The engagement ring marks an important moment in a couple’s life, a sort of promise that generally precedes the big step of marriage. It is a tradition, especially in Western culture, that women wear the ring, although in some cultures men do too. In ancient times It is generally believed that the ancient Egyptians invented the engagement ring and that the ancient Greeks adopted the tradition. In reality, the history of the engagement ring seems to date back with certainty only to ancient Rome. Pliny tells us that until the end of the first century of the Vulgar Era, engagement rings were made of simple iron, and it was only later that more precious metals and engravings were used. However, scholars have been divided on the interpretation of this information, since from the earliest times the ancient Romans wore very ostentatious and flashy rings. From the 2nd century BC onwards, two rings were given to the bride, a gold one to be worn in public and an iron one to be worn at home during household chores. Today, these rings are often worn, according to village tradition, on the ring finger of the left or right hand: in fact, it was once believed that this finger contained a vein connected to the heart. Middle Ages In the middle of the seventh century A.D. the Visigoth code foresaw “that when the engagement ceremony ended, … ,and the ring must be given or accepted as an undertaking, although it is not necessary to commit in writing, the promise cannot be broken under any circumstances.” In 1477, the first diamond engagement ring was commissioned by Archduke Maximilian I of Austria for Mary of Burgundy. Protestant Reformation During the Protestant Reformation, faith became the ring associated with marriage, replacing the engagement ring. In Catholic countries this change took place a little later. According to a modern belief, refuted by various scholars, in the colonised New England, where the Puritans avoided wearing ornaments and jewellery both the engagement ring and the wedding ring were replaced by a thimble and some women removed the closed part of the thimble to turn it into a ring. Enlightenment During the Enlightenment both the Secret Rings (consisting of two or three pieces to be assembled to form the wedding ring) and the Poetry Rings (on the surface were engraved verses) became popular. Although later they were used more to express their feelings than to indicate a formal engagement. Victorian Era The first diamonds were found in South Africa in 1866, although they appear not to have been identified until 1867. Starting in 1872, the world production of diamonds exceeded one million carats a year; for this reason even people of more humble origins than aristocrats could afford these precious stones, although for a long time diamond engagement rings remained the exclusive prerogative of the nobility. 20th century In 1919, a fall in the popularity of engagement rings began in the United States, which would last for twenty years, through World War I and the Great Depression. In 1938, then De Beers, a large diamond mining and export company, decided to start a national advertising campaign in order to relaunch the engagement rings, relying on N. W. Ayer & Son. Ayer convinced Hollywood actresses to wear diamond rings in public and encouraged fashion designers to discuss this new fashion. In the United States, until the 1930s, a man who broke off an engagement could be charged with breaking a promise and could claim damages for the financial loss due to all expenses for the cancelled marriage. The compensation was much higher if the woman had sex with her boyfriend. Starting in 1935, these laws began to be repealed or limited; the engagement ring thus became a form of financial security for the woman.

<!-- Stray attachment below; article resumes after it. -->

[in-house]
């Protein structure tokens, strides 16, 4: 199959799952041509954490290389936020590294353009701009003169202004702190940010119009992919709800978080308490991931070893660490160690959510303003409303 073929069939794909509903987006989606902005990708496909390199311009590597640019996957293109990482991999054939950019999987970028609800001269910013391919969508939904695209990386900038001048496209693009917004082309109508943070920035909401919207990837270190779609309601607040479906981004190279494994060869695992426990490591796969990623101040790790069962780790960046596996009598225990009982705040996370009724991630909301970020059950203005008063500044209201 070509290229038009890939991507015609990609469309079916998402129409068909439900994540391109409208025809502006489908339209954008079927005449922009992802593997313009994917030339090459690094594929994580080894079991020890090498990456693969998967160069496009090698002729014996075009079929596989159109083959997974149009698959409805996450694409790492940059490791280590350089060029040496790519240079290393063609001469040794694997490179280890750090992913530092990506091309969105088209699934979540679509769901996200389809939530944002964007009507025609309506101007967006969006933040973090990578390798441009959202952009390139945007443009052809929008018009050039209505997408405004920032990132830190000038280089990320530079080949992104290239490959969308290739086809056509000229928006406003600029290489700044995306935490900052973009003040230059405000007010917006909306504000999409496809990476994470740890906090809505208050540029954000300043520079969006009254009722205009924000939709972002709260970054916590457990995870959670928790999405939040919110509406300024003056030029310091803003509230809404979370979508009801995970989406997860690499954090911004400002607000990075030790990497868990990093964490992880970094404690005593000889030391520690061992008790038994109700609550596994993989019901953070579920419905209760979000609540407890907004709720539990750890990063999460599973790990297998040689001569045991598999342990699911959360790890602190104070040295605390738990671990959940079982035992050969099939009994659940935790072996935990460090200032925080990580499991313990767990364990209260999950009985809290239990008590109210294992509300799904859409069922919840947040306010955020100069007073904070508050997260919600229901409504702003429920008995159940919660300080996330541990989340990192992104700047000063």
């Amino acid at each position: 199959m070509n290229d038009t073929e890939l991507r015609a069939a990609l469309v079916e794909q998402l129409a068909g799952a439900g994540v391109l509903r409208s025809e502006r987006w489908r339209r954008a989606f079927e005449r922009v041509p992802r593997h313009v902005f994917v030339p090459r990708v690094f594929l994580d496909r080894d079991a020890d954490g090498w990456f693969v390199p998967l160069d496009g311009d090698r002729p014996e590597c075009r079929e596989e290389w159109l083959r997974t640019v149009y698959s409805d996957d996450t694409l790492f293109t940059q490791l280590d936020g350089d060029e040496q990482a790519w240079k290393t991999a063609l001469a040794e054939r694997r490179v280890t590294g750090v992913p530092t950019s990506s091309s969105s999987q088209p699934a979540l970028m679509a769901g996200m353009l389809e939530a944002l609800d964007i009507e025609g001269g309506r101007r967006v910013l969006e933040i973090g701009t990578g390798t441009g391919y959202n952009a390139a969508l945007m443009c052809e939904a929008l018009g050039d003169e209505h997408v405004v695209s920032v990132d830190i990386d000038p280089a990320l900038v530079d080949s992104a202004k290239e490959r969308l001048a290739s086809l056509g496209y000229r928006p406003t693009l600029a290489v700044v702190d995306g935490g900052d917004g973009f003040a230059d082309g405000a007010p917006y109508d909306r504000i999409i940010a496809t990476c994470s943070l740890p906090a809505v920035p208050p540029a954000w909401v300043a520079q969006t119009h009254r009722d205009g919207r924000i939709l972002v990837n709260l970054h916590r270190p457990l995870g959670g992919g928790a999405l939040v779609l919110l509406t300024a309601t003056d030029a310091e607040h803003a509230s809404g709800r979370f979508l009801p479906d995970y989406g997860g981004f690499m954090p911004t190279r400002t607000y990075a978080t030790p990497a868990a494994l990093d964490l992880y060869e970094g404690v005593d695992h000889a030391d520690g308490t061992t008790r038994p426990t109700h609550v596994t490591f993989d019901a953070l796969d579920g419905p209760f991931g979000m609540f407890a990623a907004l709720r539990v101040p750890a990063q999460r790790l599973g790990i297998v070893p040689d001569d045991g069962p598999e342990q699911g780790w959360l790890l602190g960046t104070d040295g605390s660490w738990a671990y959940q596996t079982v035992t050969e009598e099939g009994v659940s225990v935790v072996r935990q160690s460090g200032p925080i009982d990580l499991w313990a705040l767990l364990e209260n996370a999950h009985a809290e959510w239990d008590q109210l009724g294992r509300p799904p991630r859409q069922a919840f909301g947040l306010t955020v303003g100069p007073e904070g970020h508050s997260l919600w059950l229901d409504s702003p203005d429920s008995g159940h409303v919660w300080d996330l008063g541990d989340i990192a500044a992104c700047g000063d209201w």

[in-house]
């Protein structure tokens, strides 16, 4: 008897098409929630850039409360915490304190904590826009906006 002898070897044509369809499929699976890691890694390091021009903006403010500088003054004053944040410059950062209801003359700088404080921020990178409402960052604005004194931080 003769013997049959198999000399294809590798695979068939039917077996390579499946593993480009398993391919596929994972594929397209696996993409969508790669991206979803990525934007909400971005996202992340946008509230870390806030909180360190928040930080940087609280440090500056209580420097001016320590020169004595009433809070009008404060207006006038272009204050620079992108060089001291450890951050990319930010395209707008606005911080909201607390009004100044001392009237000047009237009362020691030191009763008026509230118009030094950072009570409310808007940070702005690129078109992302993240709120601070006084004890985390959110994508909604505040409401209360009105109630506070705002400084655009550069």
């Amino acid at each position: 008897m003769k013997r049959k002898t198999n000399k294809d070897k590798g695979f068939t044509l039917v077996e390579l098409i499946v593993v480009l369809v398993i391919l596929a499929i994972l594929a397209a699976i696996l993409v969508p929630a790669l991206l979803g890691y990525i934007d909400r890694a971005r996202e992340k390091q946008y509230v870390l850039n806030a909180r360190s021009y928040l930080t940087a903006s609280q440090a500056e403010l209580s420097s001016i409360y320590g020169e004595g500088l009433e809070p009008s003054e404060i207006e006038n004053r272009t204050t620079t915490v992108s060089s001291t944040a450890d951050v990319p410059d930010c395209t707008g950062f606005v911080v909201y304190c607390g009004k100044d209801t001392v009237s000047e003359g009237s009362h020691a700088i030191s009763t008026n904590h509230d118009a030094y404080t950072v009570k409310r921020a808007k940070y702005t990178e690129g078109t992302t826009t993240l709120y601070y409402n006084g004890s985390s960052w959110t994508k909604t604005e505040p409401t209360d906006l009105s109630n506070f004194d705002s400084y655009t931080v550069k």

In the 20th century, the typical Western groom secretly chose and bought an engagement ring, which he then presented to his girlfriend during the marriage proposal. In countries where both partners wear engagement rings, the two can choose them together and in combination. As with all jewellery, the price of an engagement ring varies greatly depending on the materials used, it was customary for a man to spend a significant proportion of his annual income on an engagement ring over the years; in the 1930s it was suggested that a man should not spend less than one month’s salary on an engagement ring; later it came to be suggested that he should spend two months’ salary. In 2012, the average cost of an engagement ring in the US is $4,000, while in the UK it ranges from £1,200 to £2,000. Lately, it is also common to buy engagement rings online.
It has been interesting to learn all about what goes into buying a ring and how much and how habits have changed over time in relation to a simple piece of jewellery that, apart from its preciousness, should be considered in its noblest sense: a gesture of love.